But while Compass has been able to secure one sizeable purchase it has virtually given up hope of buying its primary target, France's largest catering group Generale de Restauration (GDR). Compass is selling its 11.2 per cent stake in GDR just six months after acquiring it.
"We originally took a seat at the table to influence what happened at GDR. But its fate has been determined by its management. They wanted to maintain its independence and our strategy has had to change," said Roger Matthews, managing director of Compass. It still has first right of refusal to buy the business for the next three years but it looks increasingly likely it will not come up for sale.
The disposal price is not being disclosed, although Mr Matthews said that Compass stood to make a "good profit" on the stake, which was originally bought for just over pounds 8m.
SHRM made a profit of pounds 17m on sales of pounds 436m last year. Mr Matthews is confident that he will be able to increase operating margins at the business from the current 4 per cent to the 5 per cent level enjoyed by the rest of Compass's continental European businesses.
"The market is consolidating quickly. The main advantage will be the economies available from increased purchasing power," said Jean Jacques Vironda, an analyst at SGST brokers. SHRM is also a good fit with Compass's existing businesses in the burgeoning healthcare and educational contract catering markets.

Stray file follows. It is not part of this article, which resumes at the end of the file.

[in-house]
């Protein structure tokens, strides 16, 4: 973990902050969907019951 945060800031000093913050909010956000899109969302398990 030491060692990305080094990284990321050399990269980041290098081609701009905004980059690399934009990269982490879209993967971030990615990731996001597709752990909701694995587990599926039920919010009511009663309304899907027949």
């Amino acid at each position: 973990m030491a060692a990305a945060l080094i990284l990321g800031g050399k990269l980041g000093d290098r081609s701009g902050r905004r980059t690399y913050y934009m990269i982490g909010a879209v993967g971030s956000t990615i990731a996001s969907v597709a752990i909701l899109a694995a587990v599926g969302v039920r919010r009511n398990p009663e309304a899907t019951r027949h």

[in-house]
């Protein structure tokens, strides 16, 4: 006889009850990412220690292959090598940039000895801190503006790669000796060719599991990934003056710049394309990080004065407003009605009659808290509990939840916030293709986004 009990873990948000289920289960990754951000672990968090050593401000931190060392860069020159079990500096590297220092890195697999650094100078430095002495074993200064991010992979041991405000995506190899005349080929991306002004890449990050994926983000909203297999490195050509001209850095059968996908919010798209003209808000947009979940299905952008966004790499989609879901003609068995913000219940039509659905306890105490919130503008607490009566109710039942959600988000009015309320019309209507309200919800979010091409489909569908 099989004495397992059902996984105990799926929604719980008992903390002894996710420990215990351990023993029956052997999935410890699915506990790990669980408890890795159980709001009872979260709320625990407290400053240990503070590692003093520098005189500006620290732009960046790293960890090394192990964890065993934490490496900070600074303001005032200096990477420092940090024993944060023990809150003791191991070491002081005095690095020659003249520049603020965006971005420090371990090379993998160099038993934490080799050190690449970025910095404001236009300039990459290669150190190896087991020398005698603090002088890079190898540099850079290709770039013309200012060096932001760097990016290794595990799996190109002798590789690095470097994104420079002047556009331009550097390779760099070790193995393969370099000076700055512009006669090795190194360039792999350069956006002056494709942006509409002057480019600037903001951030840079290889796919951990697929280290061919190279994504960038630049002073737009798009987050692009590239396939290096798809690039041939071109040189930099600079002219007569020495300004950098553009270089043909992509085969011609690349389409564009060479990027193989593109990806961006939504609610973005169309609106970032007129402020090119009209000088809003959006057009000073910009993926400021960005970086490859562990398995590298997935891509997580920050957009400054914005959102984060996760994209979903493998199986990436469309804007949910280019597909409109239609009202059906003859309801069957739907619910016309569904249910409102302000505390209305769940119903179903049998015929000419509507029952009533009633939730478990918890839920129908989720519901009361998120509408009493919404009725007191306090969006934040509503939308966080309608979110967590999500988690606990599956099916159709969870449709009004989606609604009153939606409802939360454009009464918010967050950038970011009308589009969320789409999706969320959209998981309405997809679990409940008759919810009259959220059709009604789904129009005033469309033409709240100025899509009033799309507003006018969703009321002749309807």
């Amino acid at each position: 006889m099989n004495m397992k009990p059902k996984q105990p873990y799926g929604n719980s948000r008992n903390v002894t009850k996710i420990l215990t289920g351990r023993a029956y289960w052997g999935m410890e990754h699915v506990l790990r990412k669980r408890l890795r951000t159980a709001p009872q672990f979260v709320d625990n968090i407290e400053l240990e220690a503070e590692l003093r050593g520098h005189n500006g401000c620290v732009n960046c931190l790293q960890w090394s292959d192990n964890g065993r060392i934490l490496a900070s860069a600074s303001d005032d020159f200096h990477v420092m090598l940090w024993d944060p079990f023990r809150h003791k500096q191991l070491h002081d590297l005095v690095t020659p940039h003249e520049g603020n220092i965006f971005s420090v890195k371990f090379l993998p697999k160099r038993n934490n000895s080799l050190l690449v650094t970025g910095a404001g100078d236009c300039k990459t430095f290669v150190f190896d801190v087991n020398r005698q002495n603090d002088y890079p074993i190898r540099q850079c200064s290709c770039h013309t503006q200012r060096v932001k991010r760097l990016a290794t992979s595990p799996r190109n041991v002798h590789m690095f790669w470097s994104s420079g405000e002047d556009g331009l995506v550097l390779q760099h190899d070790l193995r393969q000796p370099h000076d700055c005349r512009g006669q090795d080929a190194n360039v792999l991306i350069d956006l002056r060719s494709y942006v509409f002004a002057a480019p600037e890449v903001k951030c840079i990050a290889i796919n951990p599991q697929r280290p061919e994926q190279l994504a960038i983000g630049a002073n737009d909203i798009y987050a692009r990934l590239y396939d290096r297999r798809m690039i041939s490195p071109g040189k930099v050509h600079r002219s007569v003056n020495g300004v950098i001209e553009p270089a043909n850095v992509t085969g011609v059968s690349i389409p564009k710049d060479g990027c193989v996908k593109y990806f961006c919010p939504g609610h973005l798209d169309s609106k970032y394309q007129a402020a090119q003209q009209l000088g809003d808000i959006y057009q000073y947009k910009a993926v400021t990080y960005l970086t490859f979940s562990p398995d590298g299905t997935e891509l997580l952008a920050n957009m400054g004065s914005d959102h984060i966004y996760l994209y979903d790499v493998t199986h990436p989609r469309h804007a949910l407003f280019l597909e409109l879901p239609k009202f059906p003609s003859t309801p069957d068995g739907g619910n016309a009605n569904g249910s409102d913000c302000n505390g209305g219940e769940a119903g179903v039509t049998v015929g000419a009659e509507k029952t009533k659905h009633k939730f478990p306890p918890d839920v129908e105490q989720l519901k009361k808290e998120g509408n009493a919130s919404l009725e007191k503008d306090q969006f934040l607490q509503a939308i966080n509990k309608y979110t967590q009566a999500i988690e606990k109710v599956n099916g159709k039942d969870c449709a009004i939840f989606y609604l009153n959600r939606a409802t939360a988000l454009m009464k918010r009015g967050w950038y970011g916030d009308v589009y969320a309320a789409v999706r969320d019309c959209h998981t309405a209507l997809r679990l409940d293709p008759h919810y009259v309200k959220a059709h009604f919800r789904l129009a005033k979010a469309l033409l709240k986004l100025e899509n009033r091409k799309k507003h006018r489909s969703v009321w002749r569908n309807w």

Compass has embarked on a big spending spree over the last few years which has led to it becoming the largest catering group in the world alongside Sodexho. The acquisition of SHRM follows hot on the heels of its purchase of US food group Daka for pounds 120m last month. Last year it established a strong presence in the French catering market with the pounds 124m acquisition of the 66 per cent stake in Eurest France it did not already own.
The spending is far from over but the number of large targets available is diminishing and Compass may be forced to make smaller purchases in future.
The latest deal received a mixed review from analysts and Compass's shares fell 15p to 702p. "This is a decent purchase but at around 19 times historical earnings this is hardly a hugely cheap deal," said one analyst.
Another was worried that Compass was guilty of buying too much too quickly: "It has spent a lot of money in the last few years, seeming to buy everything that moved. Now it has to prove it can start getting decent returns from these businesses."Reuse content